Frank Ellermann wrote:
Keith Moore wrote:
you're assuming lots of conditions there that don't apply
in the general case...
The cases involving MX queries are not unusual, a good part
of 2821bis explains how this works. MTAs know if they are
an inbound "border MTA" or not depending on the client.
e.g. single-hop internal routing for inbound mail and yet
the MTA can't detect that the mail is nondeliverable until
after it has accepted it
If it has no SPF PASS or a similar indication that sending
an NDR "to the originator of the undeliverable mail (as
indicated by the reverse-path)" should work it is forced to
violate a MUST in 2821 or 2821bis. NDRs are not OPTIONAL.
nobody is expected to pay any attention to SPF as a matter of compliance
with 2821. SPF is pretty much a joke.
one way to look at it is that the border for inbound mail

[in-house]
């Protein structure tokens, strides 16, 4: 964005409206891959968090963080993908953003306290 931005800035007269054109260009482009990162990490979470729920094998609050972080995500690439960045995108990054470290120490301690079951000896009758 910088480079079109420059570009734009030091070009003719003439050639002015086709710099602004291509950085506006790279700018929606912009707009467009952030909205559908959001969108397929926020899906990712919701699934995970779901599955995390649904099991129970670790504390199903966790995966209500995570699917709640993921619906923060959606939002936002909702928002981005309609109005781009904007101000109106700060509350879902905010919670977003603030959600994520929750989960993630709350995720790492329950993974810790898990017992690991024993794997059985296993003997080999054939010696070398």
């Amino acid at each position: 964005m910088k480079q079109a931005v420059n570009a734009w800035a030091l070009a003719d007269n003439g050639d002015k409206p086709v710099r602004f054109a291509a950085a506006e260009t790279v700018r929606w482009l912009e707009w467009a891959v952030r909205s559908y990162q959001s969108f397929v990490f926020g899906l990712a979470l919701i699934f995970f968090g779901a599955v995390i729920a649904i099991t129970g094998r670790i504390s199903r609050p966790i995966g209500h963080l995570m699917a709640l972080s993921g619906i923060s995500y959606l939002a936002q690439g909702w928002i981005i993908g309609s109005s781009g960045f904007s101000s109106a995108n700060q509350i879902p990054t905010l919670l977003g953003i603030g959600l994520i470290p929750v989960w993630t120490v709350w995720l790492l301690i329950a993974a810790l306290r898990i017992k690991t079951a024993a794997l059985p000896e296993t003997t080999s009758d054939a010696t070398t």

may be different than the border for outbound mail.
Most likely it is, but the admins are supposed to know what
their outbound MTAs can do. If they can't send NDRs to XXX
they better don't accept mail from XXX, otherwise they run
into problems with the MUST.
yes, but "can't send NDRs to XXX" is not the same thing as only having
an IPv6 path. because any sane mail admin will know that having a way
to deliver mail via IPv4 (and for that matter, to accept mail via IPv4)
is a practical necessity.
often, the inbound MTA for a domain lacks reliable knowledge
of whether either the sender or recipient address is actually
valid. it appears that you would have the inbound MTA drop
mail based on a very dubious presumption.
NAK, I think it should REJECT mail if it has no clue what to
do with it if all else fails. Your proposal, accept and pray,
could result in dropped mails silently vanishing in /dev/null,
or what is known as "misdirected bounces".
yes, it could. but the particular case you are arguing is specious.
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